Today, my players are Andrew, James, and Jack. Andrew wants to retire the kenku thief. I think he found it too hard to roleplay the Kenku’s lack of proper speech and didn’t enjoy being a thief. He wants to be a Minotaur Ranger, named Mini, of course. I happen to have the perfect mini (small “m”) for him. James has altered his character and is now a Bullywug Barbarian, renamed Grunk. I convinced him to dual-class, keeping the Druid skills, because they have no healer. Jack originally wanted to be a vampire, but they have too many special abilities, so I said no. I read him a list of “monster” races I would allow and he picked a Lizardfolk Thief.
When I use these monster PCs, I go on the D&D Wiki and check out the Race Variant pages. Then I just pick and choose the abilities that give the race that unique quality without making him too overpowered. Once the new players are set, I just have to throw them into the middle of an already full-swing combat.
I considered having a Total Party Kill with the Ochre Jelly, but since two of the players weren’t present, that would have been a real crappy DM move. Instead, the battle is going very poorly. Just as the kenku goes down, screaming (he survives, stupid death saves) two new things charge into the room. A huge Minotaur with a shadowy lizard riding on his back bursts on the scene. The Minotaur smashes one of the jellies with a mace and gores it with his horns. The Lizardfolk leaps off Mini’s back hitting the Jelly with a club. Meanwhile the Bullywug is overcome with a new found rage and savagely pounds the other Jelly into goo.
With the baddies dispatched, I ended this dungeon here and called it cleared to earn the quest reward and move on. We learn that this new dynamic duo (The Manticore and Lizard Boy) had been tracking the same Orcs from last session. (The Ranger’s racial enemy is the Orc.) Then it’s back to the Phandalin Adventurers Guild where all the absent characters can hang out until called up for active duty.
Today’s players chose to travel to the Gnomengarde Settlement. They are tasked with obtaining any magic items that might help protect the town from the ravages of the White Dragon lurking around. To save time the trip is hassle free and the party finds themselves at the base of small waterfall inside a small canyon grotto. Cave faces dot the wet, slippery cliffs above and a bridge shrouded in mist stretches between two caves on opposite sides of the canyon.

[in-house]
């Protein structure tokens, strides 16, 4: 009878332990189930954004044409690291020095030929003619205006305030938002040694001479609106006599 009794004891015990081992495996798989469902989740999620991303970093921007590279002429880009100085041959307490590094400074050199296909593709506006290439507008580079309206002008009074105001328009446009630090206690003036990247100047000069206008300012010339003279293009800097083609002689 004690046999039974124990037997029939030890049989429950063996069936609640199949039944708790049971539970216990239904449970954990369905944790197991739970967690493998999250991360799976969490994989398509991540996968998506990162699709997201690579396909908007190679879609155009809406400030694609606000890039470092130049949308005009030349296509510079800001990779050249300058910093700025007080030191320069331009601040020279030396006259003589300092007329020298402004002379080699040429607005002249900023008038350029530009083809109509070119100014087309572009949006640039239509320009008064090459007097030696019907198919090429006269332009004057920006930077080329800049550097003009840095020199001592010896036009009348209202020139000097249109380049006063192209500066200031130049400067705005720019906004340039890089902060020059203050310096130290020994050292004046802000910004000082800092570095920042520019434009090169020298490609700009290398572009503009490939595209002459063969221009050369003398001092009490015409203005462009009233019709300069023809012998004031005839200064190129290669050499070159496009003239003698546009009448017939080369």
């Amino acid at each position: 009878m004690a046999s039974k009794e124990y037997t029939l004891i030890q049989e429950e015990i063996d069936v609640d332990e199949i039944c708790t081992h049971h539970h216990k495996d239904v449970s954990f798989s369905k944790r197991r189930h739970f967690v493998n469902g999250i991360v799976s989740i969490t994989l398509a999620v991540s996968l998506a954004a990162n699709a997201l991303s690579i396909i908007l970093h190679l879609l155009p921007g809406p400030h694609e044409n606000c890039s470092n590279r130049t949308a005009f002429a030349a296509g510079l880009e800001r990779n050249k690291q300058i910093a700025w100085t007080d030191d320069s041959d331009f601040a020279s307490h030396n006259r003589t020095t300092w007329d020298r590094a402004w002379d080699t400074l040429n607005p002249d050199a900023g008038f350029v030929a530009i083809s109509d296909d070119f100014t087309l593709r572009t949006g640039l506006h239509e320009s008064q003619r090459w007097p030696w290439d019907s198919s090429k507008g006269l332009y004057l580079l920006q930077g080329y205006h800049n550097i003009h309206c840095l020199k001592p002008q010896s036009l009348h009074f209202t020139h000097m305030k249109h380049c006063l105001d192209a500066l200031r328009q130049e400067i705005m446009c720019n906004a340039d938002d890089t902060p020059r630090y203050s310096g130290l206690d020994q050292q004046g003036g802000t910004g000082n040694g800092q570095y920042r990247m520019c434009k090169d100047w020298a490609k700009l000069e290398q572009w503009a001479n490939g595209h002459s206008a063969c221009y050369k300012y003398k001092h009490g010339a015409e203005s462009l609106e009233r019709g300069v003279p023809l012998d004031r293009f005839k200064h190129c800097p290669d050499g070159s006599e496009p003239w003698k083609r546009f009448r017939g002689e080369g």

But all they care about are the rainbow mushrooms that blanket a small island beneath the falls. Giant ’shrooms in red, blue, and purple. Several minutes are wasted stuffing every sack, pack, and pocket with useless fungus. Finally, they enter the cavern complex. No one wanted to risk a treacherous climb, so they took the easy route through the main entrance. So predictable.
The Gnomengarde complex can be a tricky dungeon for beginner players and DMs. There is only one real monster, but there are several panicked gnomes who will shoot first and ask questions later. And the NPC who can explain everything is located after all of these trigger-happy gnomes. It is entirely possible that the players will kill a bunch of innocent, unintended targets and fail this mission.
It is important the players know that something is wrong from the start. If the players head immediately toward G7 (where the first gung-ho gnome is), I would have them see another gnome ahead of them at the intersection just before the room. This gnome will see the players, scream and run away to the north, where the party, if they follow, can have a non-combat encounter in the kitchen (G4) and learn a little about the situation.
If the players continue blindly into room G7 and seem intent on fighting to the death, I would have the gnome in that room run away. If the players continue murdering gnomes down to room G9, you could have one of the gnomes from G11, Fibblestib or Dabbledob, arrive and order the gnomes to stand down so that the situation can be explained.
As it was, my players headed north first, so I avoided these more heavy-handed tactics. Inside the kitchen, five gnomes panic at the sight of the players, yelling, “Ahhh! It’s the Shifters! Don’t eat us.” The book says that these gnomes know nothing and won’t talk about anything except to point the players toward Room G11. This is a mistake. They should know a little, most of it is wrong, but they have to share just enough of the mystery to intrigue the players and investigate further.
The players have no idea what a shifter is but they are pretty sure that they don’t want to eat any gnomes. They reply, “No one is going to eat you. What’s a shifter?”
“We don’t know!”
“If you don’t know what a shifter is, how do you know it wants to eat you?”
“Because Fibblestib told us so. And it already ate Orryn and Warryn.”
“Fibblestib. He’s the one who told us the shifter ate Orryn and Warryn.”
“Okay. Fine. Where is this Fibblestub?
“Fibblestib. He’s all the way to the south and over the bridge to the west.”
“Great, Thank you.”
“You’re welcome. Thank you for not eating us.”